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Proper Shooting Form

Proper Form allows for more accurate shots

Proper Form allows for more accurate shots

Without question getting a perfect shooting form from a tree stand can be challenging. Seldom does the deer, bear, elk or turkey allow for a broadside shot at twenty-five yards directly in front of us. But for the record we will look at proper form to see how we should do it under all situations.

First, it all begins with the feet. Our foot placement should be about 70 degrees towards the target. Some like to be a bit more open, others a tad more closed. But getting the feet right can make a great difference in how we hold our bow arm towards the target. Our feet should be slightly more than shoulder width apart and well balanced.

Our shoulders should be 90 degrees to the target. With our bow arm, (the one holding the bow) slightly bent. We do not want our elbow to be fully locked. The bow should be perfectly vertical. Most bow sights have a level on them to help us to make sure the bow is perfectly vertical.

Shooting the bow should be a relaxed event. We should never be so strained by pulling the bow that we are tense. If there is ever a mistake in shooting a bow and arrow it is that too many men think that testosterone kills big game. Meaning they think they need to pull 70 or 80 pounds to kill big game when the fact of the matter is that you do not. Many female hunters pull far less than that and still shoot straight through animals the size of moose. Find a draw weight that is comfortable for you to draw while holding the bow vertical. Without grimacing or winching, draw the bow in one fluid motion. When you reach that weight that is perfect. I personally know several people who are shooting compound bows with sub-fifty pound draw weights and they kill a lot of animals with their bows.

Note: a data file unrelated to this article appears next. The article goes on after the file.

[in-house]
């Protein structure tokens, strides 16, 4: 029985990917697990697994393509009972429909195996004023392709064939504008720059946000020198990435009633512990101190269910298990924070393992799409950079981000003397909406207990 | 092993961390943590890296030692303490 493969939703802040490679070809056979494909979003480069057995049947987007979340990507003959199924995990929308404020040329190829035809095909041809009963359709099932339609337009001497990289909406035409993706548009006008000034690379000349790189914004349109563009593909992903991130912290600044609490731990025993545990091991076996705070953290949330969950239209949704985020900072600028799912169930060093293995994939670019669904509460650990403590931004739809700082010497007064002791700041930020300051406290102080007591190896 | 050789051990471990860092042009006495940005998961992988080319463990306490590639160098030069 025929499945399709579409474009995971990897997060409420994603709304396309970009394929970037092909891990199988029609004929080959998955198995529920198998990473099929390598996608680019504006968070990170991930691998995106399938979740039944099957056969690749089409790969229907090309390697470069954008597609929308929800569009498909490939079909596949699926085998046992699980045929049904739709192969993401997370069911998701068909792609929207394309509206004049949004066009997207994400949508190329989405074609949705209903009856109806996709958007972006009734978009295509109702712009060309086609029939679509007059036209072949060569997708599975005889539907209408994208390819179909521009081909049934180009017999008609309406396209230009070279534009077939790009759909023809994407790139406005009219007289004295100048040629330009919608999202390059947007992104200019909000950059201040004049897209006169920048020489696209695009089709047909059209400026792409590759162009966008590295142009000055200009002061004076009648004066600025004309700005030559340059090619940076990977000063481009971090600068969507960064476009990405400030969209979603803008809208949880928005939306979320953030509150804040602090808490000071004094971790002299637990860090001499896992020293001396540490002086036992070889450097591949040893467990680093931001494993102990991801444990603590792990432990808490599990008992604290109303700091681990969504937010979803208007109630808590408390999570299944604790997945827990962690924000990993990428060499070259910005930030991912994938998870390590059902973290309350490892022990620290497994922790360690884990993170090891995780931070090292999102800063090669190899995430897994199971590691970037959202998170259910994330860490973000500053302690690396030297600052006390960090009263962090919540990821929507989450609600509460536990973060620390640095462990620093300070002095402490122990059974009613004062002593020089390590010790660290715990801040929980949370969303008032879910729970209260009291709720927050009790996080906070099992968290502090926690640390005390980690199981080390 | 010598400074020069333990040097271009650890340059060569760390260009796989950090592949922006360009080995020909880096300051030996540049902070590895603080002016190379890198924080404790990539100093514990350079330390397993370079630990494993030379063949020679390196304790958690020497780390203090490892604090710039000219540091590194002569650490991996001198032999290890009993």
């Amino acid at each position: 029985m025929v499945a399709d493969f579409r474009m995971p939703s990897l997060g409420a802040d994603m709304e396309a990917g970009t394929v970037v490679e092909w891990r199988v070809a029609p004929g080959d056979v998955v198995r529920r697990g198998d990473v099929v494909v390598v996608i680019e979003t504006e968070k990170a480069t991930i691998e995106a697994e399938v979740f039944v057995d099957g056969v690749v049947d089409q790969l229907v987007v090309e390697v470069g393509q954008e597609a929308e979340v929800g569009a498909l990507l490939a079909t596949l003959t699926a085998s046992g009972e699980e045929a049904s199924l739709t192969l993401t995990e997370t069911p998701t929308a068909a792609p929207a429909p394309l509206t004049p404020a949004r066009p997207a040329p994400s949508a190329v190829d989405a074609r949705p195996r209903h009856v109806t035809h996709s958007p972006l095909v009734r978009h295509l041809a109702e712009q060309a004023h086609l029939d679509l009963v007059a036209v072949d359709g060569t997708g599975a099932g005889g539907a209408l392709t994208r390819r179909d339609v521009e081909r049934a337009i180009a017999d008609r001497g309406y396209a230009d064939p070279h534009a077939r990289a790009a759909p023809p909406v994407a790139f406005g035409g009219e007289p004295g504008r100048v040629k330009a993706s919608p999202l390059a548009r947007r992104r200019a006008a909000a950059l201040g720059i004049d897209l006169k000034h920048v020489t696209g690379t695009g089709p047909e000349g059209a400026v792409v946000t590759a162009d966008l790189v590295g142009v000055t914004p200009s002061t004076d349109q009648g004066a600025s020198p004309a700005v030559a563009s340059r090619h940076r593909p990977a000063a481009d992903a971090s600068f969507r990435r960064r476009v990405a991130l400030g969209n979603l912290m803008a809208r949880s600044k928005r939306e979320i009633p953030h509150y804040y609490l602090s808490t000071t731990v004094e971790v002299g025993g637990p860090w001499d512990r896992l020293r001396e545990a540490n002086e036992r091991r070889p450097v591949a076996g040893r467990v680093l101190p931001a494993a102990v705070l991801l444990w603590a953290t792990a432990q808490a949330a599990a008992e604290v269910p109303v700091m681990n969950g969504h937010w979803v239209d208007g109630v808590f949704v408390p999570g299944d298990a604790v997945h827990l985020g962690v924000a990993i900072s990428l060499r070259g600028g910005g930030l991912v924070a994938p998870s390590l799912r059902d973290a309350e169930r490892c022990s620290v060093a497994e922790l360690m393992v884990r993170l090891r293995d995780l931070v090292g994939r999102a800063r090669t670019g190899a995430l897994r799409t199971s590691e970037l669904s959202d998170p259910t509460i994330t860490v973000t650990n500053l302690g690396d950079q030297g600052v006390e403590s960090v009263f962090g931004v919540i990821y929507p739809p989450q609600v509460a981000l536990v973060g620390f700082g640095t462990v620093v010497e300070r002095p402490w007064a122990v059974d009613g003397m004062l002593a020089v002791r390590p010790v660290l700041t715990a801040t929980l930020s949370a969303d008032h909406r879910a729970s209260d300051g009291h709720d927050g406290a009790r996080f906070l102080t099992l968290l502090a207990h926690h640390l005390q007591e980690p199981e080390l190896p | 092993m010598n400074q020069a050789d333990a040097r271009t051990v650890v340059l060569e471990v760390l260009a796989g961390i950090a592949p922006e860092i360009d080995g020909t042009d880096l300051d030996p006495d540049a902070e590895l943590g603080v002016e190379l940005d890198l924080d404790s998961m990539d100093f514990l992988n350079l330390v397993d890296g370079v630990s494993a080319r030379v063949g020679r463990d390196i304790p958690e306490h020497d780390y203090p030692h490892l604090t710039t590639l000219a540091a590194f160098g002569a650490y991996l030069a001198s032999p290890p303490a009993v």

While practicing for a high level competition recently, I noticed that my shots were drifting to the left a bit. This competition was shooting at 50 meters (54.6 yards). I kept shooting and could not figure out what was going on. So I made a slight adjustment in the placement of my feet. Moving my left foot (front foot) about two inches more towards the right thereby closing my stance ever so slightly. This minor adjustment was all that was needed to bring all of my arrows back to the center.

Posture is another important element in shooting accurately. Straight back, chest out and good posture allow for strong form and the use of your upper back to hold the bow string. The upper back muscles are far stronger than the shoulder muscles and should be incorporated in holding the bow string. This is taught by once the bow is drawn to full draw. Practice pulling your shoulder blades towards one another. This will transfer the stress of the bow string from the arms to the shoulders.

The more comfortable you are and the more relaxed the easier it is to hold on your target and hold steady on your target. Far too many shots on animals are rushed, we get the sight pin on the animal and punch the trigger and then wonder why the shot was high, back or low. By practicing aiming and aiming small, we can make better shots on targets and on animals.